For many years, I was an advisor for the Junior Achievement Company Program, which was an after-school economic education course. Throughout this time, I met and mentored many high school students on the cusp of adulthood. Over a three month period a group of 20 – 30 high school students met weekly to run a company of their creation. The students elected officers, created a product to sell and managed the company’s financials. For these student officers it was often their first entry into the world of leading others, which provided the advisors plenty of opportunity to develop the confidence of those emerging into a leadership role.
A new leader hesitates
I recall one year when a quiet sixteen year old girl named “Janice” was elected to be the Vice President of Production. Being the VP of Production meant procuring raw goods from a supplier to make a product, so one day after school I met Janice and her mom at a wholesaler of craft goods. We needed to select a couple of different colored fabrics to bring to the JA meeting that night.
As we stood before the many rows of fabric with the vast color choices, it was easy to see how someone could become overwhelmed. And indeed, I sensed that Janice nearing that feeling. I also understood that as a teen, peer pressure was playing a key role in Janice’s thought process: will they think I’m a dork if I pick out the wrong color?
This was Janice’s first time in role of leadership; it was important for her to succeed in this task. What was a fairly easy decision for an adult was much more challenging for this young woman. So I started by saying, “Janice, let’s narrow down our choices – what three or four choices do you think will look best for your company’s product?” I noticed a pattern in her decision-making: she would slide a sideways glance towards mother, as if seeking permission. After a bit of vacillating, Janice made a few choices.
“Great!” I encouraged. “Now we just need to pick two color choices. What do you think?”
A bit of encouragement goes a long way
And this is where it gets interesting.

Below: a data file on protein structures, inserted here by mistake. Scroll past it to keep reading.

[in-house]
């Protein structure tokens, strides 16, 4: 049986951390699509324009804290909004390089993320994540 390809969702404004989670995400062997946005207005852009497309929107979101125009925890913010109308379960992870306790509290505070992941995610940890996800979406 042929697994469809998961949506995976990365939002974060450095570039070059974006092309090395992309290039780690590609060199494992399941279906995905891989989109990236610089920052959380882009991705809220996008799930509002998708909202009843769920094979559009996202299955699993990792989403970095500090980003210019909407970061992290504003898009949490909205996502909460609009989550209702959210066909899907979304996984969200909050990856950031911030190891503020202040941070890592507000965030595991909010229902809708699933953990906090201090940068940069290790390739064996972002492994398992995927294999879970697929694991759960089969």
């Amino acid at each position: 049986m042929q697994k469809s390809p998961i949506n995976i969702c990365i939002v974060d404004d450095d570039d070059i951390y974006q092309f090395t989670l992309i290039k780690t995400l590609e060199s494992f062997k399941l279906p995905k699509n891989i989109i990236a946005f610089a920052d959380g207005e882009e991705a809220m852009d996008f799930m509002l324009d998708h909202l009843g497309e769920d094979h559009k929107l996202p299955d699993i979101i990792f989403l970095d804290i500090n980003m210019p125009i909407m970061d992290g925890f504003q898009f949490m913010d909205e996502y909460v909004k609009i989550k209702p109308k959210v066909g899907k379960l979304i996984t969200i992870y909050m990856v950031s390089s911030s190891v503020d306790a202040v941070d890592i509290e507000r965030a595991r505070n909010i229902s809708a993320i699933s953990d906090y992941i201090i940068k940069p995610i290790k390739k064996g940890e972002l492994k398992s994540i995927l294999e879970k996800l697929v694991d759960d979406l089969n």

“Um, maybe the blue and the green?” Janice hesitated and looked at her mom for confirmation. “You know, Janice,” I offered, “You are the VP of Production. Your peers voted you into this position because they trusted your ability to make decisions. If you think the blue and green are the best choices, then that’s how we’ll do it.”
I watched in amazement as confidence bloomed right then and there on Janice’s face. It was as if nobody had ever told her she was capable of making good decisions. “OK,” she said, her new-found self-assurance picking up speed by the minute. “Let’s do blue and green!”
Janice went on to excel as the VP of Production. Whenever she had her moments of doubt, my fellow advisors and I would be sure to bolster her confidence by praising her decision-making skills.
[Related: Leading the Over Self-Critical Employee]
Why nurturing an emerging leader’s confidence is important
When this encounter occurred, I had been a supervisor for nearly eight years, but this was the first time I had the privilege of coaching a person into her first official leadership role. Amidst my own journey of leadership development, this experience marked a shift—from refining my own skills to fostering someone else’s potential.
Up until this point, I had been developing my leadership skills; now it was time to nurture someone else’s. Little did I know that this shift would unveil a profound truth about leadership: it’s not just about personal prowess but about instilling confidence in others. Janice’s journey became a testament to the idea that leadership is as much about empowering others as it is about individual competence.
The experience taught me something vital about developing emerging leaders: in order for someone to lead, they first have to see themselves capable of doing so. Janice’s initial uncertainty revealed the delicate balance between skill development and self-perception. It became clear that a crucial part of leadership mentoring involves guiding individuals to recognize their own leadership potential.
There are people who can boldly stake a claim to leadership without any assistance – and off they go into the fray. However, the majority may require the supportive push that acknowledges their capabilities, as was the case with Janice navigating the fabric choices for her company.
More often, though, people need the nudge that says, “Yes, you are a leader and you will make good choices.” Janice’s moment of hesitation in selecting fabric colors underlines the common need for reassurance. It became evident that leadership development involves not just honing decision-making skills but instilling the conviction that one’s choices matter and contribute to the success of the team.
I’m very grateful to Janice for helping me make that discovery. Janice’s journey, from uncertainty to confidence, became a reciprocal learning experience. Gratitude extends beyond her personal success to the realization that nurturing emerging leaders is a journey of mutual growth—one where mentor and mentee both contribute to the development of leadership skills and confidence in equal measure.